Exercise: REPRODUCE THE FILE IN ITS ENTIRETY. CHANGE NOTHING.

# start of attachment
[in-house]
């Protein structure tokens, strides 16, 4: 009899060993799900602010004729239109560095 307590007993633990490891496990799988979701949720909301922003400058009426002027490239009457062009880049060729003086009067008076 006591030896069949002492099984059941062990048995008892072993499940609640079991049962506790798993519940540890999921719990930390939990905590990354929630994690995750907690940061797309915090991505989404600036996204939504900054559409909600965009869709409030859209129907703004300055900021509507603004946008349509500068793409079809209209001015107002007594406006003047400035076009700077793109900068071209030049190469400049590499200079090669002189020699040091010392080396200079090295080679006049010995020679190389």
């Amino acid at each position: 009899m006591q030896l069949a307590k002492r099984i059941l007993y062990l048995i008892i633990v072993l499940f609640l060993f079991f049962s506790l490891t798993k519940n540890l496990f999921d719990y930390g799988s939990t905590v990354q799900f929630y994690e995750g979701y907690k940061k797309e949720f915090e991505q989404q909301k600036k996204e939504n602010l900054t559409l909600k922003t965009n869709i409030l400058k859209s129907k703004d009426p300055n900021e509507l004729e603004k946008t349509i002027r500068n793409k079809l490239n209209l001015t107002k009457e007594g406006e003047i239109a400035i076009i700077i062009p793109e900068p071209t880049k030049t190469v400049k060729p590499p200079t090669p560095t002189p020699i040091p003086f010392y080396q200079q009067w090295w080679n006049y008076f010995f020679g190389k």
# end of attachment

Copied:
[in-house]
């Protein structure tokens, strides 16, 4: 009899060993799900602010004729239109560095 307590007993633990490891496990799988979701949720909301922003400058009426002027490239009457062009880049060729003086009067008076 006591030896069949002492099984059941062990048995008892072993499940609640079991049962506790798993519940540890999921719990930390939990905590990354929630994690995750907690940061797309915090991505989404600036996204939504900054559409909600965009869709409030859209129907703004300055900021509507603004946008349509500068793409079809209209001015107002007594406006003047400035076009700077793109900068071209030049190469400049590499200079090669002189020699040091010392080396200079090295080679006049010995020679190389």
């Amino acid at each position: 009899m006591q030896l069949a307590k002492r099984i059941l007993y062990l048995i008892i633990v072993l499940f609640l060993f079991f049962s506790l490891t798993k519940n540890l496990f999921d719990y930390g799988s939990t905590v990354q799900f929630y994690e995750g979701y907690k940061k797309e949720f915090e991505q989404q909301k600036k996204e939504n602010l900054t559409l909600k922003t965009n869709i409030l400058k859209s129907k703004d009426p300055n900021e509507l004729e603004k946008t349509i002027r500068n793409k079809l490239n209209l001015t107002k009457e007594g406006e003047i239109a400035i076009i700077i062009p793109e900068p071209t880049k030049t190469v400049k060729p590499p200079t090669p560095t002189p020699i040091p003086f010392y080396q200079q009067w090295w080679n006049y008076f010995f020679g190389k």